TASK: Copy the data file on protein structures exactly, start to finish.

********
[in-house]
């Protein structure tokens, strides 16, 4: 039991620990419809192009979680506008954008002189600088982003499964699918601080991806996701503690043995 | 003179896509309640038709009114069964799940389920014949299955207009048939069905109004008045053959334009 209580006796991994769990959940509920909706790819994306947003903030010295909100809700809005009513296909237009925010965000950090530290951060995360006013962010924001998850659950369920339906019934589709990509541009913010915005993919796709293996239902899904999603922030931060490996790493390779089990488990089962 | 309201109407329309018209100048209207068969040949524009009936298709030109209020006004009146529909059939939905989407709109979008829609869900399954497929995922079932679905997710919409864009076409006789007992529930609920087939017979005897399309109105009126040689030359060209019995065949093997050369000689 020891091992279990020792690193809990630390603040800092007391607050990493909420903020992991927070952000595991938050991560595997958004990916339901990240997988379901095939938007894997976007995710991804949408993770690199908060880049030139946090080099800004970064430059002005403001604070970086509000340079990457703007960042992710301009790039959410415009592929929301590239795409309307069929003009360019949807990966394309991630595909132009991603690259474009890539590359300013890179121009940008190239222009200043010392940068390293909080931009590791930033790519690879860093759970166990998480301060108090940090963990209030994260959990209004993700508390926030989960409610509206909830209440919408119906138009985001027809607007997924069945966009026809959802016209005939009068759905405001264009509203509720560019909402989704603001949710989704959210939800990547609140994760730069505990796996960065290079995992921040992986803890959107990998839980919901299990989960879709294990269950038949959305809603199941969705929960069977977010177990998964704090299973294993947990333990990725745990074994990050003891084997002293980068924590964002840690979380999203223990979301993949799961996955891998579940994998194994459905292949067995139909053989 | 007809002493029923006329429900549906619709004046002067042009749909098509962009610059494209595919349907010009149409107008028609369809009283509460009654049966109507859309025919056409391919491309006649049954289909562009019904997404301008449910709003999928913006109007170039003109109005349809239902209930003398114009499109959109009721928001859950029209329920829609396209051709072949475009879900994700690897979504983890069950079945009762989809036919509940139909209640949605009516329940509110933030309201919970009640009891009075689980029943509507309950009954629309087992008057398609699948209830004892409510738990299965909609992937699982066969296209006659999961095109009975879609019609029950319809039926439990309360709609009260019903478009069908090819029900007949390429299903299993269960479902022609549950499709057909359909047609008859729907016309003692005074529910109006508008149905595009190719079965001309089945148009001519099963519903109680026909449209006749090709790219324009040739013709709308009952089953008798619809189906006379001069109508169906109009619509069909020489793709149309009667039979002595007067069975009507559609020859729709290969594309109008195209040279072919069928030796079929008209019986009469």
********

[in-house]
């Protein structure tokens, strides 16, 4: 039991620990419809192009979680506008954008002189600088982003499964699918601080991806996701503690043995 | 003179896509309640038709009114069964799940389920014949299955207009048939069905109004008045053959334009 209580006796991994769990959940509920909706790819994306947003903030010295909100809700809005009513296909237009925010965000950090530290951060995360006013962010924001998850659950369920339906019934589709990509541009913010915005993919796709293996239902899904999603922030931060490996790493390779089990488990089962 | 309201109407329309018209100048209207068969040949524009009936298709030109209020006004009146529909059939939905989407709109979008829609869900399954497929995922079932679905997710919409864009076409006789007992529930609920087939017979005897399309109105009126040689030359060209019995065949093997050369000689 020891091992279990020792690193809990630390603040800092007391607050990493909420903020992991927070952000595991938050991560595997958004990916339901990240997988379901095939938007894997976007995710991804949408993770690199908060880049030139946090080099800004970064430059002005403001604070970086509000340079990457703007960042992710301009790039959410415009592929929301590239795409309307069929003009360019949807990966394309991630595909132009991603690259474009890539590359300013890179121009940008190239222009200043010392940068390293909080931009590791930033790519690879860093759970166990998480301060108090940090963990209030994260959990209004993700508390926030989960409610509206909830209440919408119906138009985001027809607007997924069945966009026809959802016209005939009068759905405001264009509203509720560019909402989704603001949710989704959210939800990547609140994760730069505990796996960065290079995992921040992986803890959107990998839980919901299990989960879709294990269950038949959305809603199941969705929960069977977010177990998964704090299973294993947990333990990725745990074994990050003891084997002293980068924590964002840690979380999203223990979301993949799961996955891998579940994998194994459905292949067995139909053989 | 007809002493029923006329429900549906619709004046002067042009749909098509962009610059494209595919349907010009149409107008028609369809009283509460009654049966109507859309025919056409391919491309006649049954289909562009019904997404301008449910709003999928913006109007170039003109109005349809239902209930003398114009499109959109009721928001859950029209329920829609396209051709072949475009879900994700690897979504983890069950079945009762989809036919509940139909209640949605009516329940509110933030309201919970009640009891009075689980029943509507309950009954629309087992008057398609699948209830004892409510738990299965909609992937699982066969296209006659999961095109009975879609019609029950319809039926439990309360709609009260019903478009069908090819029900007949390429299903299993269960479902022609549950499709057909359909047609008859729907016309003692005074529910109006508008149905595009190719079965001309089945148009001519099963519903109680026909449209006749090709790219324009040739013709709308009952089953008798619809189906006379001069109508169906109009619509069909020489793709149309009667039979002595007067069975009507559609020859729709290969594309109008195209040279072919069928030796079929008209019986009469």